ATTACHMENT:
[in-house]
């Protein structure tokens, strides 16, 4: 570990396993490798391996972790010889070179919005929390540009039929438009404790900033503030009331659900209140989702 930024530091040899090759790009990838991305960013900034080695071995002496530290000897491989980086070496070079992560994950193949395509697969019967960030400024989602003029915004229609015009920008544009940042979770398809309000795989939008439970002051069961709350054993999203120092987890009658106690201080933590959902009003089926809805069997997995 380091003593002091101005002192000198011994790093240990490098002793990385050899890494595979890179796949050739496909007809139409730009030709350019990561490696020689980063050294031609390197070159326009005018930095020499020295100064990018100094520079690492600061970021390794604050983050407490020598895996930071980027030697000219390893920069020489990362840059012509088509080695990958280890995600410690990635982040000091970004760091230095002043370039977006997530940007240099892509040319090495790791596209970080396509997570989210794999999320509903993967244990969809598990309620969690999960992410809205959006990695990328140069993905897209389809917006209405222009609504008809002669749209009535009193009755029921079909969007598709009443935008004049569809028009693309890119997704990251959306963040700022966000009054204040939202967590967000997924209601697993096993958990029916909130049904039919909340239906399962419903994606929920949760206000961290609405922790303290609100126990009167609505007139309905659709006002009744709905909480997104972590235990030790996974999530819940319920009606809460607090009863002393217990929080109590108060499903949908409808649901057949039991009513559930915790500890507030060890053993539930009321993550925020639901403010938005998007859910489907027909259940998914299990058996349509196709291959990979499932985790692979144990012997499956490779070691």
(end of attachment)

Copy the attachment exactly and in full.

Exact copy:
[in-house]
């Protein structure tokens, strides 16, 4: 570990396993490798391996972790010889070179919005929390540009039929438009404790900033503030009331659900209140989702 930024530091040899090759790009990838991305960013900034080695071995002496530290000897491989980086070496070079992560994950193949395509697969019967960030400024989602003029915004229609015009920008544009940042979770398809309000795989939008439970002051069961709350054993999203120092987890009658106690201080933590959902009003089926809805069997997995 380091003593002091101005002192000198011994790093240990490098002793990385050899890494595979890179796949050739496909007809139409730009030709350019990561490696020689980063050294031609390197070159326009005018930095020499020295100064990018100094520079690492600061970021390794604050983050407490020598895996930071980027030697000219390893920069020489990362840059012509088509080695990958280890995600410690990635982040000091970004760091230095002043370039977006997530940007240099892509040319090495790791596209970080396509997570989210794999999320509903993967244990969809598990309620969690999960992410809205959006990695990328140069993905897209389809917006209405222009609504008809002669749209009535009193009755029921079909969007598709009443935008004049569809028009693309890119997704990251959306963040700022966000009054204040939202967590967000997924209601697993096993958990029916909130049904039919909340239906399962419903994606929920949760206000961290609405922790303290609100126990009167609505007139309905659709006002009744709905909480997104972590235990030790996974999530819940319920009606809460607090009863002393217990929080109590108060499903949908409808649901057949039991009513559930915790500890507030060890053993539930009321993550925020639901403010938005998007859910489907027909259940998914299990058996349509196709291959990979499932985790692979144990012997499956490779070691």